The Untold History of Japanese Game Developers Volume 3 is the final book in a stunning series detailing a subject most of us know very little about, the Japanese games industry. The previously reviewed Volume One & Volume Two were an insightful read as is this Volume, revealing information you won’t get anywhere else on the history of Japanese video games as it comes straight from the source: The people who designed the games.
Like Volume One & Two this Volume is not typical of books about video games that we tend to see released, these books are all about the content, if you’re looking eye-popping visuals that you see in some of the compendium gaming books you won’t find that here, however if you have a thirst for knowledge you’ll be sure to find it between these covers. What I must mention before I continue this review is Johns brutally honest foreword, it is possibly one of hardest introductions I’ve ever read. Sadly the author is totally disgruntled with the book publishing world, they consumed 5 years of his life with very little monetary compensation. He even goes on to say he loathes the books, I must say after having a brief chat with him I do understand why he feels that way, it’s just a real shame things ended this way because books really are a jewel in his crown, glorifying a long and successful writing career.
The Japanese gaming market used to appear closed gaming entity to many of us due to the language barrier. There are a few of us out there who would use the grey import market to get Japanese only games, it was only in the later part of the 16-Bit era I procured games this way. This book opens up that world to us gamers, a world we knew very little about and now at last we can bask in their glory through these books. Essentially this Volume (like the previous two) is one interview after another, detailing the complete history of the Japanese gaming industry. There is some fascinating reading within the covers of this book like the fantastic interview with Masahiro Fukuda who worked on the Cotton series of games, if you’re a Shoot ’em’ up fan you will know all about these, I really had no idea there was so many games in the series or the fact there was a Genesis version of Tetris produced but due to licensing it was never released.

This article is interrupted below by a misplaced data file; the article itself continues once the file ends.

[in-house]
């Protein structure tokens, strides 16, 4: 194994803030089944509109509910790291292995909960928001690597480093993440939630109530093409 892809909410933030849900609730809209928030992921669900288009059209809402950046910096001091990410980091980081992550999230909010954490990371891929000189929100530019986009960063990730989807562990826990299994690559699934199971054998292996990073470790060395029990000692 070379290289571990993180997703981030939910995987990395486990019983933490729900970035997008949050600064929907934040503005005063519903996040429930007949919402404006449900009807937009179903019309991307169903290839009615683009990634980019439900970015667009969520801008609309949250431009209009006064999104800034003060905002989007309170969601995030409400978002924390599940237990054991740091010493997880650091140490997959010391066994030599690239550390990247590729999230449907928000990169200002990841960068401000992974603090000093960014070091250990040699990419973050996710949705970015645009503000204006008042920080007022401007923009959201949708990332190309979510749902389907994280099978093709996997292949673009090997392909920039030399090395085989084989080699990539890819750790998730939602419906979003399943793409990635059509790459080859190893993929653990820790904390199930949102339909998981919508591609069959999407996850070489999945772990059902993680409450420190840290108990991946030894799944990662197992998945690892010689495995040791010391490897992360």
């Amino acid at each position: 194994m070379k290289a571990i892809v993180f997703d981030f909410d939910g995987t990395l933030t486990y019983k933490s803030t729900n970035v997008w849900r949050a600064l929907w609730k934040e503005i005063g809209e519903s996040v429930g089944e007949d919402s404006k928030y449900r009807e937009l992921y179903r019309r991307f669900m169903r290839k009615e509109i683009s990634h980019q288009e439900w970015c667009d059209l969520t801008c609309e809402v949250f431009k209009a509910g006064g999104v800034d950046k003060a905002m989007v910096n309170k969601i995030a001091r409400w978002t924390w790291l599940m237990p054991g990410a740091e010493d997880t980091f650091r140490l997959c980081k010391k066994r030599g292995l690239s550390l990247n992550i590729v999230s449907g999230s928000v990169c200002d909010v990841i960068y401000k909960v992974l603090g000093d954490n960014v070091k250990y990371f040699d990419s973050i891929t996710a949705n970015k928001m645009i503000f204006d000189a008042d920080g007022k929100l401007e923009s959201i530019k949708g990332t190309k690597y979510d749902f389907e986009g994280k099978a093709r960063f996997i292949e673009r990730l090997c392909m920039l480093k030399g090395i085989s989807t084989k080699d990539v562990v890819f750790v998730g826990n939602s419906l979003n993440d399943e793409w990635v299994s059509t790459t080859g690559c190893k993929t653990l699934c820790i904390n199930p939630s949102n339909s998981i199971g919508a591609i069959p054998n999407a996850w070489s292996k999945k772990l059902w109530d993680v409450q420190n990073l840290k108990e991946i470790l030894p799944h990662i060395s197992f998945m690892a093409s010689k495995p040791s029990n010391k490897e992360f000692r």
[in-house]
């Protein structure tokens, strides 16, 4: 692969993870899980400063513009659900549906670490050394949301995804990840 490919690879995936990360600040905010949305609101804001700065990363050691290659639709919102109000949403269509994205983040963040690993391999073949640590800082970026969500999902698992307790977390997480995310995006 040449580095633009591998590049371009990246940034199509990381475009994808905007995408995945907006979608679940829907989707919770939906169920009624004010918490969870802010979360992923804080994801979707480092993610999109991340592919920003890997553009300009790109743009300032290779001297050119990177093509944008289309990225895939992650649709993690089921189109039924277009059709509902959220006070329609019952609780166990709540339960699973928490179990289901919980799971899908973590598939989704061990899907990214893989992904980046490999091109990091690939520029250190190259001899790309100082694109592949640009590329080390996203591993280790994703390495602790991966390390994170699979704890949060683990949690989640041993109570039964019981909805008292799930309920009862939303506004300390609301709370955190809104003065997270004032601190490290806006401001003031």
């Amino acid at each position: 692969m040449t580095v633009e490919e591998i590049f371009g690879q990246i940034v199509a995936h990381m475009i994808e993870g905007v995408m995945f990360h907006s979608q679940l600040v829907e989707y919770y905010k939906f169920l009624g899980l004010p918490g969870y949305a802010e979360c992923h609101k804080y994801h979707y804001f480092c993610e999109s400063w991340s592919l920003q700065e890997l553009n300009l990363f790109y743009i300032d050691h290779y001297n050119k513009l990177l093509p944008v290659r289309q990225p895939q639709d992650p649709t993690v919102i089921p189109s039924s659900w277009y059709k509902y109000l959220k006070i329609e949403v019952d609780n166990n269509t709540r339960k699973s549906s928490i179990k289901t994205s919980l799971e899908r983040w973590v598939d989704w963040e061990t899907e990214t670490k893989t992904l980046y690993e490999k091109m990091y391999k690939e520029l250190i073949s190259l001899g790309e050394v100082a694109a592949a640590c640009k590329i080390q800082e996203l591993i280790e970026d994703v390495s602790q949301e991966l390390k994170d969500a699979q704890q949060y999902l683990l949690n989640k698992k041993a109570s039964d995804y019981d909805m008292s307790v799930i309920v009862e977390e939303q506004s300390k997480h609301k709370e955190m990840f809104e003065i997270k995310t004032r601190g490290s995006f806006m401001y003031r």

In conclusion, if you are remotely interested in the Japanese games industry, you must own these books. No matter what genre interests you, it will probably be in one of the three volumes. John has retired from writing now which is a shame because these books are what he envisaged, real gaming history books, buy these books for the sheer amount of content we are unlikely to witness in book form again.